Dopesick is not messing around, but it often feels like watching your TV vegetables: "It can be heavy handed, but its aim is true," says Allison Keene. "Over eight episodes, seven of which were available for review, the series—based on Beth Macy’s non-fiction book Dopesick: Dealers, Doctors and the Drug Company that Addicted America—chronicles the rise of America’s devastating opioid epidemic through the astronomically successful sale of OxyContin. Jumping around between 1986 and 2005, the fictionalized Dopesick follows members of the Sackler family, federal regulatory agencies, and sales reps complicit in the spread of OxyContin alongside the investigators and district attorneys who have worked to stop them. Meanwhile, patients suffer gravely throughout. Adapted by Danny Strong and directed by Barry Levinson, Dopesick is certainly not a light watch. Drenched in blues and grays and with a stoic narrative tone, the series is full of terrible, damning factoids. It’s difficult to watch, frankly, because in 2021 we know both how this all ends up and still continues on, so the tension of seeing Finnix—a good man who deeply cares about his patients—be taken in by the lies about the drug’s safety is agonizing. But while Dopesick’s message and education is vital and often compelling, it feels like it never quite hits the right pace. The limited series format, unfortunately, does little to mitigate the feeling of watching your TV vegetables. The dense story could have used a peppy Big Short-esque treatment in movie form, or with more time and with its personal narratives built out it could have been Wire-like in its investigation of the institutions that made this horror proliferate so easily—and with such terrible consequences. Instead, Dopesick often feels a little stilted, its scripts too haphazard. There is so much to uncover, so many evils to unveil and heartbreaks to chronicle, but the distance between cause and effect among the myriad stories craves focus."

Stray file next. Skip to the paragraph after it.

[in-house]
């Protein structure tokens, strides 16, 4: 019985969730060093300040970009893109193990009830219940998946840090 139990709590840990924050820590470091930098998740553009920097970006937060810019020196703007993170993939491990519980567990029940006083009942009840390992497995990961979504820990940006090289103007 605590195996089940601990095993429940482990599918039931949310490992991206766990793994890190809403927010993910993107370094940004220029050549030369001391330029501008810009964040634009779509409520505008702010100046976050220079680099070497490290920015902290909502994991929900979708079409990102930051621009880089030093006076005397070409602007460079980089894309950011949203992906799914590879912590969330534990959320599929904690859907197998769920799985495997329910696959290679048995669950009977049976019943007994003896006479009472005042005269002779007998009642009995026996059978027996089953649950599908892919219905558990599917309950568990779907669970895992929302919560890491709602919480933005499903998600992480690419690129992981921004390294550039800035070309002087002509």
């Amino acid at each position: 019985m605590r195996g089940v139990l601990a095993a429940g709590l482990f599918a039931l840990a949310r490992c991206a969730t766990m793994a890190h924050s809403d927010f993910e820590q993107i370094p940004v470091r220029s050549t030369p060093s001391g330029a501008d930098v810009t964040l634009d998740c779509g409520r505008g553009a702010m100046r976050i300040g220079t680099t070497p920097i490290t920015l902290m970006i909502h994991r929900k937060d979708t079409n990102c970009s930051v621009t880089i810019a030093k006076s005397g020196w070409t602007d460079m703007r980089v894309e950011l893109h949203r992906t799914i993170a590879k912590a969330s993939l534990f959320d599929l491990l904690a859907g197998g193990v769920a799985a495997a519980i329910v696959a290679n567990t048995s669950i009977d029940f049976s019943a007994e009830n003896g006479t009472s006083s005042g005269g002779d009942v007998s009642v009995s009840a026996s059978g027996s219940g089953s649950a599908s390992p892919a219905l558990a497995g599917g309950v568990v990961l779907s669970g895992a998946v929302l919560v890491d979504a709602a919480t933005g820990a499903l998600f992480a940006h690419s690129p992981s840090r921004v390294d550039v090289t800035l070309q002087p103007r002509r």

What Dopesick does best is slowly unfold the breathtaking scope of the drug’s impact: "Dopesick is going to make you angry," says Sonia Saraiya. "Probably you were already angry about the Oxycontin grift, wherein the company Purdue Pharma—run by the extremely wealthy Sackler family—peddled the opioid as a nonaddictive painkiller when it was, in fact, highly addictive. From the late ’90s through the ’00s, Oxycontin addiction ravaged entire communities, turning them into the epicenter of an opioid crisis that is still raging today. But because the drug was so addictive—and ruthlessly marketed by Purdue—Purdue Pharma made billions off of it." Saraiya adds: "Dopesick would be better if the story did not jump around so much in time; the timeline-shifting is an increasingly popular prestige television crutch that replaces more thorough storytelling. In the show’s first few episodes, it’s especially disorienting. But as the characters reveal their struggles, Dopesick gets better and better, emphasizing how dwarfed each individual is by the massive power of Purdue. In an excellent, charismatic turn, Rosario Dawson plays Bridget Meyer, a DEA investigator who finds the tentacles of Purdue Pharma’s influence everywhere she turns. A morose Peter Saarsgard plays the similarly frustrated U.S. attorney Rick Mountcastle, whose efforts to build a case are hindered by how carefully the pharmaceutical company has covered its tracks. Other characters include Purdue Pharma sales reps Will Poulter and Phillipa Soo, miner Betsy’s parents Mare Winningham and Ray McKinnon, and the Sacklers themselves. Richard Sackler is played by a brooding, nervy Michael Stuhlbarg, who leans into his role’s villainy. Jaime Ray Newman plays his sister Kathe, who is seemingly more compassionate, but no less committed to profit. What Dopesick does best is slowly unfold the breathtaking scope of the drug’s impact—tying together the story of growing addiction and Purdue Pharma’s rapacious marketing. Once this pill enters people’s lives, it doesn’t quit—and neither does the sales team. Poulter’s character, a salesman named Billy, is assigned to Keaton’s character to make sure the family doctor keeps prescribing the drug. The pill’s dosage size keeps doubling; the excuses for how to mitigate so-called 'breakthrough pain' keep coming; and at one point, faced with rising cases of drug abuse, Purdue brings in an 'expert' who describes the phenomenon as 'pseudo-addiction.'"